Directory of Forensic Genetic Research Laboratories in Europe

In our survey, 179 laboratories across Europe were identified as groups active in the field and have accepted to contribute to the network of excellence EUROFORGEN. A questionnaire was distributed to understand the activities and the needs of the European forensic genetic laboratories. 146 questionnaires from 31 different countries were received to date and analysed. Important information was derived concerning the number and type of labs in the different European countries, the level of standardization, the educational needs, the research activities and the challenges in the field.

Official labs have generally a large number of cases per year (more than 1000), while university labs have a reduced volume of cases (less than 200), and private labs an intermediate position with the majority having between 200 and 1000 cases. Most of the labs are carrying out practical casework (mainly criminal casework and paternity testing) but fewer have specialized on more complicated cases as kinship analysis or disaster victim identification cases. There is a good level of standardization in Europe concerning the type of markers; however statistics is still a challenge and most of the labs have a need on training in statistics and especially in the interpretation of complex profiles.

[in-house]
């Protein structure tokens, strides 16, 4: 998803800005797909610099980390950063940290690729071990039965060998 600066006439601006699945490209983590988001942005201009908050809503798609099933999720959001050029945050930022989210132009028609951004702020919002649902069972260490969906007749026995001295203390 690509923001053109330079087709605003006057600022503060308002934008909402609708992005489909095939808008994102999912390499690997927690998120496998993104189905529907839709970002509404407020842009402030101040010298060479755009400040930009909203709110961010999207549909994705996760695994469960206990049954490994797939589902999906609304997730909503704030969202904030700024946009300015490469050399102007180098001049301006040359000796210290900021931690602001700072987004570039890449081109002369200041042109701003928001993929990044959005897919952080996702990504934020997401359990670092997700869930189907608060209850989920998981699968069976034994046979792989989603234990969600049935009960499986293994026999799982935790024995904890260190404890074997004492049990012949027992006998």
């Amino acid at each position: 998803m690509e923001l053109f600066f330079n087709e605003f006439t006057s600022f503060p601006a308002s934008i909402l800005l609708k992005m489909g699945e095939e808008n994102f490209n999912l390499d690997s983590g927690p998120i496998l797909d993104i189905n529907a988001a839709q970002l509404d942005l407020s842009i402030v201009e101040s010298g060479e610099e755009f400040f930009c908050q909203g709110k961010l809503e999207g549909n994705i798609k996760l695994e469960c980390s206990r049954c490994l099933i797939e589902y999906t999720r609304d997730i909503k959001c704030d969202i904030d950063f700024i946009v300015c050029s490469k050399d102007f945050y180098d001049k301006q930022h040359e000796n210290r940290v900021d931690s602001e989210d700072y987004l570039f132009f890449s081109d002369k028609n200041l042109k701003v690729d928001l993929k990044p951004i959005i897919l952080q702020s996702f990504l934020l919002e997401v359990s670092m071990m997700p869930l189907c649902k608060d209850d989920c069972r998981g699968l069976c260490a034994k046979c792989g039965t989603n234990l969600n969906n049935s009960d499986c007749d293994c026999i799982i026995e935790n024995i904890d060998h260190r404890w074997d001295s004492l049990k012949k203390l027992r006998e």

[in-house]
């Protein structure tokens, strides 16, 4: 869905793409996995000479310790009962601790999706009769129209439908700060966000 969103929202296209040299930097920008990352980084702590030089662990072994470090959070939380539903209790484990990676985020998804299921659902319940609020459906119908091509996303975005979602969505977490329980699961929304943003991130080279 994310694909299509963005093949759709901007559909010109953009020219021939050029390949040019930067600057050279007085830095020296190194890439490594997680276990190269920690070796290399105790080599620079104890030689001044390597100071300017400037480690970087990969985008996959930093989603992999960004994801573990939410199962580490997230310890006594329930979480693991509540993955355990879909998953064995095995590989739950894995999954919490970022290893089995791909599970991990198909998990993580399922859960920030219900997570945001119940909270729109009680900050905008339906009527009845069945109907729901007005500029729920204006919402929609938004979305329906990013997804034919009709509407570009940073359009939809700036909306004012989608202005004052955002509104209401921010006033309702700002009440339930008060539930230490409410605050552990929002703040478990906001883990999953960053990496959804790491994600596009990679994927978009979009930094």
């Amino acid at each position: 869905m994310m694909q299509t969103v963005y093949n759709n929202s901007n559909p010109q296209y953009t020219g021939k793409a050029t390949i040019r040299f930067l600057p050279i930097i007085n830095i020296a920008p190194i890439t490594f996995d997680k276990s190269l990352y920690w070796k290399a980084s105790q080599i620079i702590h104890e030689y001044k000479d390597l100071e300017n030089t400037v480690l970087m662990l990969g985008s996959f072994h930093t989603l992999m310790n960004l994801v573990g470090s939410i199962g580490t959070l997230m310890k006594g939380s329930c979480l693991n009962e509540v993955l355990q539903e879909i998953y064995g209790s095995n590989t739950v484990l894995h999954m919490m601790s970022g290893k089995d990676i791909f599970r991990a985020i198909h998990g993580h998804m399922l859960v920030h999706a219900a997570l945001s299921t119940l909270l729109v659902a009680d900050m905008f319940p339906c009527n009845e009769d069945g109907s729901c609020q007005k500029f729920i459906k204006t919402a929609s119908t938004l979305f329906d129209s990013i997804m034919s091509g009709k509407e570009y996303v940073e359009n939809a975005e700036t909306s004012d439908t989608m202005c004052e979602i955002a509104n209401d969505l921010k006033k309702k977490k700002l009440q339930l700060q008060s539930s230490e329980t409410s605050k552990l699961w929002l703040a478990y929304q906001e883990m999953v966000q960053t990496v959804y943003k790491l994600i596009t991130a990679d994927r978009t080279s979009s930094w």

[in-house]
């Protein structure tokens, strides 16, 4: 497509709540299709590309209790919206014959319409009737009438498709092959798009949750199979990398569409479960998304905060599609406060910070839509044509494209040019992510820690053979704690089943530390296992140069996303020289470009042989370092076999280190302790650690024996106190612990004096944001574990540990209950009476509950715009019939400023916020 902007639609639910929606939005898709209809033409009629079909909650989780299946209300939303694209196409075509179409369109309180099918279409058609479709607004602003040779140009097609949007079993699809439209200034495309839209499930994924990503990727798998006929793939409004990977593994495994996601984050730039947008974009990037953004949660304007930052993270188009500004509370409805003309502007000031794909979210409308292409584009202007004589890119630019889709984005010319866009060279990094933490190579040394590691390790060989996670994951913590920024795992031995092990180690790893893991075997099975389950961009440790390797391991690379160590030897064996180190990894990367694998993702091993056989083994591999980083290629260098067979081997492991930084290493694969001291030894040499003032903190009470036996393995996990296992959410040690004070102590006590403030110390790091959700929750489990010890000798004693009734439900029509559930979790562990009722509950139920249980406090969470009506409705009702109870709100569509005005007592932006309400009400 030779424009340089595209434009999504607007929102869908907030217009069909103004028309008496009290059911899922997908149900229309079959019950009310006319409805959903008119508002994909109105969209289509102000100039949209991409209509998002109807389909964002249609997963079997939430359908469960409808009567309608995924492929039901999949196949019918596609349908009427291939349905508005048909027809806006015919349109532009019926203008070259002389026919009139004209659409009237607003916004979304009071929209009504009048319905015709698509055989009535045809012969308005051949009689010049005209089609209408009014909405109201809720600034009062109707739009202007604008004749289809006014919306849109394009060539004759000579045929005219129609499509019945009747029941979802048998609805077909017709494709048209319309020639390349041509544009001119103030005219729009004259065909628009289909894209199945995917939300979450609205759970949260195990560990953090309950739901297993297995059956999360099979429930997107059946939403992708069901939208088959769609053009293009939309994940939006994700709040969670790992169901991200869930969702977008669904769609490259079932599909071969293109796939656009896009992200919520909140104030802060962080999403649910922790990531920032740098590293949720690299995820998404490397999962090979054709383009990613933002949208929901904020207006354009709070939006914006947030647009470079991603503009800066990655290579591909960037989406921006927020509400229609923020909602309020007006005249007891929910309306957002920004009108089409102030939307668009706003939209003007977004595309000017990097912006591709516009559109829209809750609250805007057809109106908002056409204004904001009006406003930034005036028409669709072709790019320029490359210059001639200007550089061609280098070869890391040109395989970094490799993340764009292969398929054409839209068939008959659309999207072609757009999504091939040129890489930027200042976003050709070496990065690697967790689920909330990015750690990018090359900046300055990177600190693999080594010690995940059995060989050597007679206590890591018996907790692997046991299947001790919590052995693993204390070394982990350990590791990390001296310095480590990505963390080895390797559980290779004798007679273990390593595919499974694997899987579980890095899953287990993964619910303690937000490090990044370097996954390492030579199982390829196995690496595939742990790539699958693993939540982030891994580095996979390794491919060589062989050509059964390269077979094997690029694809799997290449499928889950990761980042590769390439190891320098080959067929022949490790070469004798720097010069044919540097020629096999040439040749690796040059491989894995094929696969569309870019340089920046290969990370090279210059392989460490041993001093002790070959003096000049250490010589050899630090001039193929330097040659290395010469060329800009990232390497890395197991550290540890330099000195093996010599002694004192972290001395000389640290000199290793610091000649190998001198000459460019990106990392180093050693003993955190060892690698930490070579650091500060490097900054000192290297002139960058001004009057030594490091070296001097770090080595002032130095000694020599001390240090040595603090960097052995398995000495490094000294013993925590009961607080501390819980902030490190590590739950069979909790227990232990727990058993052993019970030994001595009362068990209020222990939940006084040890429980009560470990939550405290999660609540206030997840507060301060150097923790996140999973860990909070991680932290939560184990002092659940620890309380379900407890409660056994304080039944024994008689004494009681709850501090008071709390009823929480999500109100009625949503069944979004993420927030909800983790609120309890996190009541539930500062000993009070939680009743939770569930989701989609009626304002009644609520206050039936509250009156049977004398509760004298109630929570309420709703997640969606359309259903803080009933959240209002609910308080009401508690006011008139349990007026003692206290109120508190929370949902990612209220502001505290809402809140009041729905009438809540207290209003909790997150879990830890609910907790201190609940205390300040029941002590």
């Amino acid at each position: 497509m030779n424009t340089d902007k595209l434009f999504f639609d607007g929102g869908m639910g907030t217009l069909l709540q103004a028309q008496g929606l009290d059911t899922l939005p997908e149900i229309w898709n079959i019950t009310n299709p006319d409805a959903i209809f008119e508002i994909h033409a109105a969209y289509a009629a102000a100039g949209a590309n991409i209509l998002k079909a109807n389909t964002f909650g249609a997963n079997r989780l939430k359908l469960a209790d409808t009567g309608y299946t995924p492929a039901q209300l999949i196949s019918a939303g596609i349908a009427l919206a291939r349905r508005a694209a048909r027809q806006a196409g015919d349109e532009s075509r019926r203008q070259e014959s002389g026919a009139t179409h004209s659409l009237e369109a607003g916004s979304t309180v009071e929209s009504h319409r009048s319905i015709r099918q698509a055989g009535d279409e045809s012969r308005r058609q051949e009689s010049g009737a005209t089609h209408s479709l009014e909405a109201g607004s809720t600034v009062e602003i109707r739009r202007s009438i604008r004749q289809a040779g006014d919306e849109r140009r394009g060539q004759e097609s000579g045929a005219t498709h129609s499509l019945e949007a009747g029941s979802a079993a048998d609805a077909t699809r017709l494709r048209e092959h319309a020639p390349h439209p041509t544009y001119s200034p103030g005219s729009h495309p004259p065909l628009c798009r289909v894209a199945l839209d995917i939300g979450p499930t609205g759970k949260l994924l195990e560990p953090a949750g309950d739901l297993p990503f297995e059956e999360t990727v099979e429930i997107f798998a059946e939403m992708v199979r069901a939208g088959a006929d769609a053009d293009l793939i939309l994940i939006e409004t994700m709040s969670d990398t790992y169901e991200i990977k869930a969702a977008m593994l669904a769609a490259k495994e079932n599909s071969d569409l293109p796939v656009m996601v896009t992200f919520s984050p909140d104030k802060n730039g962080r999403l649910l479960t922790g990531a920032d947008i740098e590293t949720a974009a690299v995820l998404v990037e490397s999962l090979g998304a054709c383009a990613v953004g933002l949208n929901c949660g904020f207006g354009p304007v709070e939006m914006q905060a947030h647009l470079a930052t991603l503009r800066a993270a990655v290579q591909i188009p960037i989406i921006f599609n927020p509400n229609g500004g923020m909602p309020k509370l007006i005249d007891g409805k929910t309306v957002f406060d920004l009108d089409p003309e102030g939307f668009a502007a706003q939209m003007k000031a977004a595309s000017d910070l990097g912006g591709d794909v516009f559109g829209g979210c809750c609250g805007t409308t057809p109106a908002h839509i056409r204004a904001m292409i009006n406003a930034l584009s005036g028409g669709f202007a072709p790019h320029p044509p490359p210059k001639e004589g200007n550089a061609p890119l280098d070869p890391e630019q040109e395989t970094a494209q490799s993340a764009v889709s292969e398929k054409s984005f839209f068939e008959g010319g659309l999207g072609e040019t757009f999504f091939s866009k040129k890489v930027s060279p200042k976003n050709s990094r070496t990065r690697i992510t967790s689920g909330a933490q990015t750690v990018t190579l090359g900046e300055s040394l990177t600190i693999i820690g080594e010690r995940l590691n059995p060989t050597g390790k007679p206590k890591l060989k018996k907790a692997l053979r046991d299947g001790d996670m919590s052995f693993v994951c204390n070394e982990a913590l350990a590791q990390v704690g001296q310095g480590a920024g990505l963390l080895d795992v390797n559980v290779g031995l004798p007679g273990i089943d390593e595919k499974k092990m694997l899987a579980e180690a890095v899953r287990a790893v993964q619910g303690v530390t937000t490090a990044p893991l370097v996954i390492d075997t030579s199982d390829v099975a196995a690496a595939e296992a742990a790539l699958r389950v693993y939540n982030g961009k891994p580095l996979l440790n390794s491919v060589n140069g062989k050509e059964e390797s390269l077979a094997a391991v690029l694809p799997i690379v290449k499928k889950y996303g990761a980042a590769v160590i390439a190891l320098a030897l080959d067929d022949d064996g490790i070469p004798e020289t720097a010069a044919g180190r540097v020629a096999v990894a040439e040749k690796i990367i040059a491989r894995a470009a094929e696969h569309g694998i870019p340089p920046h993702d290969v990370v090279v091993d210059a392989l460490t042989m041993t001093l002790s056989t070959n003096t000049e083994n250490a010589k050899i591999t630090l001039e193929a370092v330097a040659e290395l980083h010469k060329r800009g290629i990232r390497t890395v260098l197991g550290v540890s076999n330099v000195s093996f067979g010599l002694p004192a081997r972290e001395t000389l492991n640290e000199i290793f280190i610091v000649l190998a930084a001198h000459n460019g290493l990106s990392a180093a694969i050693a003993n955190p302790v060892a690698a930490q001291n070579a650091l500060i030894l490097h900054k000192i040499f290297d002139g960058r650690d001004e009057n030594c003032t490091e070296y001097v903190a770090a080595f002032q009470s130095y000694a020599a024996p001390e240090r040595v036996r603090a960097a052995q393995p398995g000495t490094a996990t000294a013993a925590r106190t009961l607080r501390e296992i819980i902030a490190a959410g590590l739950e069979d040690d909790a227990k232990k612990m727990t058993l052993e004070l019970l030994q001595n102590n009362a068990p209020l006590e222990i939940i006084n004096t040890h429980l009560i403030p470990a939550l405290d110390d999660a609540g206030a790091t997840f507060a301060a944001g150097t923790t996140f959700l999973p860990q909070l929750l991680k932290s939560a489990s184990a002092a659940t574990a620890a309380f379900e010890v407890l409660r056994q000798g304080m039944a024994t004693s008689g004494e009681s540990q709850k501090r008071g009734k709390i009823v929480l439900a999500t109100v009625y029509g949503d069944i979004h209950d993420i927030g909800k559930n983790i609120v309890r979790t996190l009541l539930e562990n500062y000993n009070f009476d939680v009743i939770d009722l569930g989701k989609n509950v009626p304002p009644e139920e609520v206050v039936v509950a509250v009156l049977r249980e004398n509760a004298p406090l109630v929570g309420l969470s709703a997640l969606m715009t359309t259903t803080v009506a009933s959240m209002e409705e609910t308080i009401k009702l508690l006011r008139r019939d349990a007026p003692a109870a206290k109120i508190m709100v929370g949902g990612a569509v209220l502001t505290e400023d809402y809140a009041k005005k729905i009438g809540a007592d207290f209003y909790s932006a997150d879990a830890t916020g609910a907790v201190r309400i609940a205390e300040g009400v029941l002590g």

There is widespread concern for an increased need for education and training in forensic genetics. It is of great importance to establish a global framework across Europe in order to achieve the highest educational standards. Concerning research, a high percentage of labs is interested in research activities. 70% of the labs are performing research, of these about 80% carry out practical applied research. In addition, a number of advanced research topics are addressed in a wide range of laboratories. This is perhaps the reason of the European leadership in this field being applied research and the implementation of new makers and technologies the areas of more interest. However, funding for this type of research is difficult to obtain in most countries, and increased efforts to improve the funding situation are needed so that the European leadership can be maintained.

Please find the EUROFORGEN Directory of Forensic Genetic Research Laboratories in Europe here.